"The US government is not qualified morally, politically and legally to offer sermons and advice regarding respect of international humanitarian law and human rights, in the background of its [US's] known record in committing war crimes and genocide against peoples. The last of these [war crimes] was the war in Iraq in 20003 and the killing of more than one million Iraqis after it [the US] sought to mislead the world with intentional lies, as a number of its former officials have revealed," Sudan foreign ministry spokesman Abu-Bakr al-Sideeg said.

"The US government is also the protector and supporter of the biggest violator of human rights and [worst] perpetrator of crimes against humanity and war crimes, the worst ever in the world, which is Israel. [The US] does not even allow issuance of condemnation by the UN Security Council against its number one ally, Israel. It has in several times stood against the will of the whole world to condemn Israel's inhuman practices," he added.

The spokesman noted that the US is not a member of the ICC and that it signed bilateral agreements with ICC member states to exclude its citizens from being tried by the Hague-based court.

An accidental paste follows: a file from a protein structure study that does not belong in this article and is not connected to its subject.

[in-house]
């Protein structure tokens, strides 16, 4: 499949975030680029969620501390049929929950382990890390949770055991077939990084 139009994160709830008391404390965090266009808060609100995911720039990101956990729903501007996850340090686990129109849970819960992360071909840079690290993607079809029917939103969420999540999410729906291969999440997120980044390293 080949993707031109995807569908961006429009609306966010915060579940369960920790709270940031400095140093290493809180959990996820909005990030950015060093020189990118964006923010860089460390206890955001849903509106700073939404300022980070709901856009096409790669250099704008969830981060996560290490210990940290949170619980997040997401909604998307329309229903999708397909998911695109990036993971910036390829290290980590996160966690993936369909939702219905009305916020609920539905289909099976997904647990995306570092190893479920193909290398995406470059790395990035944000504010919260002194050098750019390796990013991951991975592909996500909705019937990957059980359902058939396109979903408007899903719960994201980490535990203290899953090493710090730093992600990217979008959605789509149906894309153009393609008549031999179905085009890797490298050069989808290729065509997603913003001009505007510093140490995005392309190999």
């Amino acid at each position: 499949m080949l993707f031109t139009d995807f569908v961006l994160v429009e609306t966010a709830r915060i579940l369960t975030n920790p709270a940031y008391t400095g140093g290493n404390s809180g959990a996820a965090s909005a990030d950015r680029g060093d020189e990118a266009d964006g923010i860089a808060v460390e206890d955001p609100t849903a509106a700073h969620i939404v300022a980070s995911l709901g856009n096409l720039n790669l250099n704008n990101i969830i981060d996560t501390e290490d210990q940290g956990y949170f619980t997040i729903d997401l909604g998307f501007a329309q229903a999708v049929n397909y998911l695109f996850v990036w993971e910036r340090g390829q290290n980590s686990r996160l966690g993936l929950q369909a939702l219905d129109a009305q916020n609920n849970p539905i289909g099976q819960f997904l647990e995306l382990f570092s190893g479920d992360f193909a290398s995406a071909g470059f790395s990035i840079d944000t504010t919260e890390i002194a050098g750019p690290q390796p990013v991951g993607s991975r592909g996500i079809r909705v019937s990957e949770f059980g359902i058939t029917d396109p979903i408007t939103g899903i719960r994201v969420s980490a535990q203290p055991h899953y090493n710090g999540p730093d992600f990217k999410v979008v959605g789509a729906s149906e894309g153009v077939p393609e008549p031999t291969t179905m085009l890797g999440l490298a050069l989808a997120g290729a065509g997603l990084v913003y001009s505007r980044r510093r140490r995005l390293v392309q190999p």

"It [the US] also did not allow the issuance of the UNSC Number 1593 of 2005 to refer the Darfur issue to the ICC until after a clear provision was included that protects its citizens from falling under the jurisdiction of that resolution," al-Sideeg said.

"Therefore, it is a ridiculous thing for the US Administration to use the ICC issue, which it opposes, as a pretext to criticize entry visa request of the president of the republic" the Sudanese diplomat explained.

He demanded that a visa be issued to Bashir "as soon as possible" and stressed that the visit will be to the UN headquarters and not to the host country adding that the US does not have any legal right to object to the participation of any official of any country with full membership in the international organization.

The statement disclosed that Bashir wants to participate in the forum of African leaders in New York on the sidelines of the General Assembly at the invitation of the Obsanjo Foundation.

In New York, the UN Secretary General said the decision on whether to grant a visa to Bashir rests fully with the US but called on the Sudanese president to answer to charges leveled against him.